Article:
Knot (botany)

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A knot in a young ash tree

The area of ​​the stem axis to which one or more leaves attach is referred to as a node ( Latin nodus ) or shoot node . The nodes or Nodi (colloquially Nodien ) can be hairy depending on the plant species or bald. The stem axis area between two nodes is called the internode . The term knot refers to the frequent thickening of the stem axis at the point of the leaf base.

The term nodus was already used by Albertus Magnus (1192–1280) in his work De Vegetabilismus .

Nodal anatomy

The vascular bundles branching off into the leaves (leaf traces) leave gaps, the lacunae , in the axial vascular bundle of the stem axis. The number of lacunae and leaf traces is variable and of systematic interest. The most common types are:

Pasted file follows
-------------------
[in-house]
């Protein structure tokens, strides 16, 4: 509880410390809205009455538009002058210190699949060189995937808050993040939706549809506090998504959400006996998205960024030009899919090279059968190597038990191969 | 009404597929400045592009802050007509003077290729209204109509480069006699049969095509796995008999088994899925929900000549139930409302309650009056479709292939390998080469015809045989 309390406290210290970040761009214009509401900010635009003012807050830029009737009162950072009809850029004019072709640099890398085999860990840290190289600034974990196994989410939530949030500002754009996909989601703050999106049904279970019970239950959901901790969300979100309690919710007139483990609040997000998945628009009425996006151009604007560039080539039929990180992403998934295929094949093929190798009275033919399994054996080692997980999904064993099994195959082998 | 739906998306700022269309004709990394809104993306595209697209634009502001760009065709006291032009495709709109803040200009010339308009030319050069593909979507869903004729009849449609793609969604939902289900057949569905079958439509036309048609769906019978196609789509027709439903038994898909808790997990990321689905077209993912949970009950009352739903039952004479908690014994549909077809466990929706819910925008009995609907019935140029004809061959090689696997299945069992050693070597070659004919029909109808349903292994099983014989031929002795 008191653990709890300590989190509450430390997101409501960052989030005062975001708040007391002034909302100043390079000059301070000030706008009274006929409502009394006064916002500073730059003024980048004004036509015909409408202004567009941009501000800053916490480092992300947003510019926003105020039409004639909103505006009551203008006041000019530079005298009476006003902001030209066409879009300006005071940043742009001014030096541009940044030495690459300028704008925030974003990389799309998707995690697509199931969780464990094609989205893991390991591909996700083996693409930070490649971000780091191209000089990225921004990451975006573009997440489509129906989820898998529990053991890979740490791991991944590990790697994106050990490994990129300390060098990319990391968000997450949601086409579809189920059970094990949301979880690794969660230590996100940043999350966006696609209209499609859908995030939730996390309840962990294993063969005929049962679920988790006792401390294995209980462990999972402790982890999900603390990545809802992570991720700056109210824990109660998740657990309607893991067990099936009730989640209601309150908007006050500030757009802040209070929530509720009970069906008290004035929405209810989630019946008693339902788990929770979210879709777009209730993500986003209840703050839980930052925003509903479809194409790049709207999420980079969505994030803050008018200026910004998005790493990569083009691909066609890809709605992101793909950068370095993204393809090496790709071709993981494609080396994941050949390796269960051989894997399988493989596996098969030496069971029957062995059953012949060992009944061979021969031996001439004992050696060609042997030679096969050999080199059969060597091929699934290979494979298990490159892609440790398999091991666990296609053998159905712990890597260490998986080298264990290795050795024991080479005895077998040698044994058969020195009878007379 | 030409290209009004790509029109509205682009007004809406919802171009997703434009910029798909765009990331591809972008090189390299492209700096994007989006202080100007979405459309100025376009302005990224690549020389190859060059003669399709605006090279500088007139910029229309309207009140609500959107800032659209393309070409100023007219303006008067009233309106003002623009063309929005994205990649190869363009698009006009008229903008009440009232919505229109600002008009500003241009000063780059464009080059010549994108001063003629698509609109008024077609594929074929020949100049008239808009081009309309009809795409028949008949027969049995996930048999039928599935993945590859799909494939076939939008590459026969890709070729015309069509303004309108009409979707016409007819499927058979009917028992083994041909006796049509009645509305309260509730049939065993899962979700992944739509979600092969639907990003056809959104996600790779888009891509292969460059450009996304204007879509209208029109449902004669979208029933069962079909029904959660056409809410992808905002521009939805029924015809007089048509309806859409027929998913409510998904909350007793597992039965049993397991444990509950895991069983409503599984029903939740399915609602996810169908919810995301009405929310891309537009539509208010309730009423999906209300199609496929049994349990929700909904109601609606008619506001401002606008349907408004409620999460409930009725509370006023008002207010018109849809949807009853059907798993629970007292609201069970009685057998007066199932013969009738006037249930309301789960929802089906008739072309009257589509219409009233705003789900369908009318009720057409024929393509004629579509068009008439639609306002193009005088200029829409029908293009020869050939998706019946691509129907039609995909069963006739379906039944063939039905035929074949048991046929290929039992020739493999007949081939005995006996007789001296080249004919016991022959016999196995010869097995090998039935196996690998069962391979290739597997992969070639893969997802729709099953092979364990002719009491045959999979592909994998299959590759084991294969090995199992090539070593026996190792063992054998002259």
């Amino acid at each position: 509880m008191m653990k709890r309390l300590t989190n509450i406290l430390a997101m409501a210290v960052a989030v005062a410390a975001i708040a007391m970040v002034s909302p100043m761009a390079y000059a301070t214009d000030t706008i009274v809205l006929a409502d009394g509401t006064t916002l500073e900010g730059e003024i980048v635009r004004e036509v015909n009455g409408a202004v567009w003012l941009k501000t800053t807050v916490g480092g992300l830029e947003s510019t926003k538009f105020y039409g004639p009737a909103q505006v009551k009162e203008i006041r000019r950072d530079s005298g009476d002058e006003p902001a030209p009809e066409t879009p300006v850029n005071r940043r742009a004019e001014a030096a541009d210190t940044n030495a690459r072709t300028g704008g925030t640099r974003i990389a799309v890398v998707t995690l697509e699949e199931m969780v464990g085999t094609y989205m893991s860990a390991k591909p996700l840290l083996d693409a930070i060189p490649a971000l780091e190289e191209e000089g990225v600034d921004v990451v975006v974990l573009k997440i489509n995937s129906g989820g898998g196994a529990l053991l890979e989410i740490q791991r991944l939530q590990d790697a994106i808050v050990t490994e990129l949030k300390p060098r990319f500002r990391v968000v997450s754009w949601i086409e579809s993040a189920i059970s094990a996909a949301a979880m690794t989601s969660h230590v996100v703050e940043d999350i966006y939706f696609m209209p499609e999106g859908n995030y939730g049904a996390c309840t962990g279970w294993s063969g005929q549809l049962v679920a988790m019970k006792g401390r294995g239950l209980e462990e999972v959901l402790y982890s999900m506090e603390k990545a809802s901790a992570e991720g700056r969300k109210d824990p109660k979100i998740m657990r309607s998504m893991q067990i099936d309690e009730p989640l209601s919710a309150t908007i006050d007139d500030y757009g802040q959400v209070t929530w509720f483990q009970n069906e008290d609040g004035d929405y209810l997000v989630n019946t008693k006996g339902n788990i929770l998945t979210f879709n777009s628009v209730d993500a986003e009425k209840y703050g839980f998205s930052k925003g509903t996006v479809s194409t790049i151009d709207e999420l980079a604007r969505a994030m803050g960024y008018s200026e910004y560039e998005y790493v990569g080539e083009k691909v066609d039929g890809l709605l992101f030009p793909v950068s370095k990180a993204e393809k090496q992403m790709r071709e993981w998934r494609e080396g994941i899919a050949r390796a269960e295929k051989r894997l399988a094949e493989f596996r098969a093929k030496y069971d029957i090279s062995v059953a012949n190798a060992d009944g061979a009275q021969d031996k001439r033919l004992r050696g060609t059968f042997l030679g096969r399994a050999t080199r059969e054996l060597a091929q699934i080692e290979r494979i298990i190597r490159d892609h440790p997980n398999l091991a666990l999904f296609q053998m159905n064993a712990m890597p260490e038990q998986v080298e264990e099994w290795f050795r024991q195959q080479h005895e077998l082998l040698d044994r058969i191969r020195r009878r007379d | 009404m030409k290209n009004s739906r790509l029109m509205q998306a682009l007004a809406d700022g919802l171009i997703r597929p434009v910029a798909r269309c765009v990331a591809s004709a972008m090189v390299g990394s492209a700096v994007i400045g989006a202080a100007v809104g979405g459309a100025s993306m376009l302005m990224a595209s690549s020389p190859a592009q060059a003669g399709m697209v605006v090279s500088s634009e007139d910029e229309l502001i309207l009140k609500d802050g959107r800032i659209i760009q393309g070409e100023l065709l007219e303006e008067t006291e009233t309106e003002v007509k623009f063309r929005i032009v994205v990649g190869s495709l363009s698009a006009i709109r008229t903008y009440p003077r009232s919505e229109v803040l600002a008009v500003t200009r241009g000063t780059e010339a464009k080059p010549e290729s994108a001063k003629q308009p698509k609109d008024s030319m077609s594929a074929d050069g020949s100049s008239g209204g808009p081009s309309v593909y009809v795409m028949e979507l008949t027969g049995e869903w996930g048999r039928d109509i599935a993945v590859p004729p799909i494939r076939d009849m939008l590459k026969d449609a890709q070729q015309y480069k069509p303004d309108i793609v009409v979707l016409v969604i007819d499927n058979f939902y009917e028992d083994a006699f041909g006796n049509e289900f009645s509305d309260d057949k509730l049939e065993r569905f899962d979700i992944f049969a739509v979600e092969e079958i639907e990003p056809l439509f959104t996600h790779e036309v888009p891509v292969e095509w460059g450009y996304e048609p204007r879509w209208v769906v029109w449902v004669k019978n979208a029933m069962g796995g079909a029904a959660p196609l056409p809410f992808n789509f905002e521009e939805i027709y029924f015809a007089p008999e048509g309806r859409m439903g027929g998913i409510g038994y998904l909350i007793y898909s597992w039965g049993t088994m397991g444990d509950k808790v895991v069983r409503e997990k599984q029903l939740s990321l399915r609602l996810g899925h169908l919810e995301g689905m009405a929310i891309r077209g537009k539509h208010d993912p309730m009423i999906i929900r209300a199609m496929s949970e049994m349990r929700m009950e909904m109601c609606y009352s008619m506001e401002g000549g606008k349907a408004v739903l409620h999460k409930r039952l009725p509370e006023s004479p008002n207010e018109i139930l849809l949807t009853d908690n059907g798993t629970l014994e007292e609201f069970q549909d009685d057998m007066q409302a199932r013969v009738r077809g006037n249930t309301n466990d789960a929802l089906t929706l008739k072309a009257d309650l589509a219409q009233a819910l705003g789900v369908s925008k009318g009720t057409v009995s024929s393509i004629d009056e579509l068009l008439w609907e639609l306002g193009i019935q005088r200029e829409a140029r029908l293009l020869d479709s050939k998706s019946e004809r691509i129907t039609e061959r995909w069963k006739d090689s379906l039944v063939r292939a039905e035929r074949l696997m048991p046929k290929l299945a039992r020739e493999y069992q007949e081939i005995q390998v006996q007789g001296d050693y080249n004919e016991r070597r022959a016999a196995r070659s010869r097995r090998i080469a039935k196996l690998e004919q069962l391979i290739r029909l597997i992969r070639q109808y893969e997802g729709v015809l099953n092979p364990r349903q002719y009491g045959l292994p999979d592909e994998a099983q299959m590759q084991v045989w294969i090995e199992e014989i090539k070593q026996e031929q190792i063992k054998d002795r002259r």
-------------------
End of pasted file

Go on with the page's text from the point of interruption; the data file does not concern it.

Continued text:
• single-track / unilacunar: only one leaf track branches off at a node and leaves a gap.
  • two-lane / dilacunar: two leaf traces branch off at a node and leave a common gap.
  • three-lane / trilacunar: three leaf traces branch off at a node, each of which leaves a gap.
  • multi-lane / multi-lane: more than three leaf tracks branch off at a node, each of which leaves a gap. This case often occurs in plants that form a basal leaf sheath, such as the umbelliferae or knotweed plants .